*g.tec Medical Engineering GmbH, Graz, Austria; †Johannes Kepler University, Linz, Austria; ‡Milena's Functional Brain Mapping and Brain-Computer Interface Lab, Florida Hospital for Children, Orlando, Florida, U.S.A.; §MEG Lab, Florida Hospital for Children, Orlando, Florida, U.S.A.; ‖Comprehensive Pediatric Epilepsy Center, Florida Hospital for Children, Orlando, Florida, U.S.A.; ¶Division of Neuropsychology, Florida Hospital for Children, Orlando, Florida, U.S.A.; and #Department of Radiology, Florida Hospital, Orlando, Florida, U.S.A.

Purpose: To evaluate the use of the cortiQ-based mapping system (g.tec medication engineering GmbH, Austria) for real-time functional mapping (RTFM) and to compare it to results from electrical cortical stimulation mapping (ESM) and functional magnetic resonance imaging (fMRI).

Methods: Electrocorticographic activity was recorded in 3 male patients with intractable epilepsy by using cortiQ mapping system and analyzed in real time. Activation related to motor, sensory, and receptive language tasks was determined by evaluating the power of the high gamma frequency band (60-170 Hz). The sensitivity and specificity of RTFM were tested against ESM and fMRI results.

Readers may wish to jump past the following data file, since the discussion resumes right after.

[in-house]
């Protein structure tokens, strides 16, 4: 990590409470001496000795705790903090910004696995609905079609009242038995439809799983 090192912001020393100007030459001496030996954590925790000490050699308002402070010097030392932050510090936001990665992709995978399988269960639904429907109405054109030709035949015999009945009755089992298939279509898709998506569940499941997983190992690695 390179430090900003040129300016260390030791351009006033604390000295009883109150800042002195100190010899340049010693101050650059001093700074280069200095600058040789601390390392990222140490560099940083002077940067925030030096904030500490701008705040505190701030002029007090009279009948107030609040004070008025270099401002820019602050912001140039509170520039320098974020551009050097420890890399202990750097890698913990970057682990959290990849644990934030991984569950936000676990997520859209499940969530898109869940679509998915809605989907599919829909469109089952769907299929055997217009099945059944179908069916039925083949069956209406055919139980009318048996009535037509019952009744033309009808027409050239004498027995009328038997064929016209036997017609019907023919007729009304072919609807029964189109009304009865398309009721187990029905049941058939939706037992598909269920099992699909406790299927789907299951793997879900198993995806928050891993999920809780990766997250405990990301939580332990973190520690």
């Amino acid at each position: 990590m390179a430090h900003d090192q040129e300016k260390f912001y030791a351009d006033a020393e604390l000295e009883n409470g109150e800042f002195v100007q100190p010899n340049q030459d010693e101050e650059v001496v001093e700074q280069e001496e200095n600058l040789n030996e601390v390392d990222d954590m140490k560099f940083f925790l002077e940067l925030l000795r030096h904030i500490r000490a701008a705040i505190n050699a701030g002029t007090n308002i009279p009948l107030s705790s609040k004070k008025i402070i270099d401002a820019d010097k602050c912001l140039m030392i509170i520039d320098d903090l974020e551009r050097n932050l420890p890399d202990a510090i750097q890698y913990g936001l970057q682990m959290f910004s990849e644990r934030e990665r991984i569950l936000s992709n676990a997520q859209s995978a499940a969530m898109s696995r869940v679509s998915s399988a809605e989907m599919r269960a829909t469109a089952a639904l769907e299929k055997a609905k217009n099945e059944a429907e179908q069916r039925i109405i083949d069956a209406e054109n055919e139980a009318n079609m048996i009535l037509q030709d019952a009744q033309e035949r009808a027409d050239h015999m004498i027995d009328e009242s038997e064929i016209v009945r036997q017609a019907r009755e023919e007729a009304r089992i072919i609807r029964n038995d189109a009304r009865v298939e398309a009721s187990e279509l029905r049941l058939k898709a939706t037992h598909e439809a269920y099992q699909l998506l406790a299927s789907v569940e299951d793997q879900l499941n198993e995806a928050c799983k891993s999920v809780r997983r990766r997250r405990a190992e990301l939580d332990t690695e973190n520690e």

Results: "Next-neighbor" approach demonstrated [sensitivity/specificity %] (1) RTFM against ESM: 100.00/79.70 for hand motor; 100.00/73.87 for hand sensory; -/87 for language (it was not identified by the ESM); (2) RTFM against fMRI: 100.00/84.4 for hand motor; 66.70/85.35 for hand sensory; and 87.85/77.70 for language.

Conclusions: The results of the quantitative "next-neighbor" RTFM evaluation were concordant to those from ESM and fMRI. The RTFM correlates well with localization of hand motor function provided by ESM and fMRI, which may offer added localization in the operating room and guidance for extraoperative ESM mapping. Real-time functional mapping correlates with fMRI language activation when ESM findings are negative. It has fewer limitations than ESM and greater flexibility in activation paradigms and measuring responses.
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http://dx.doi.org/10.1097/WNP.0000000000000131DOI Listing
June 2015

Real-time functional mapping: potential tool for improving language outcome in pediatric epilepsy surgery.

J Neurosurg Pediatr 2014 Sep 4;14(3):287-95. Epub 2014 Jul 4.

Functional Brain Mapping and Brain-Computer Interface Lab, Center for Pediatric Research and Outcomes and Comprehensive Pediatric Epilepsy Center;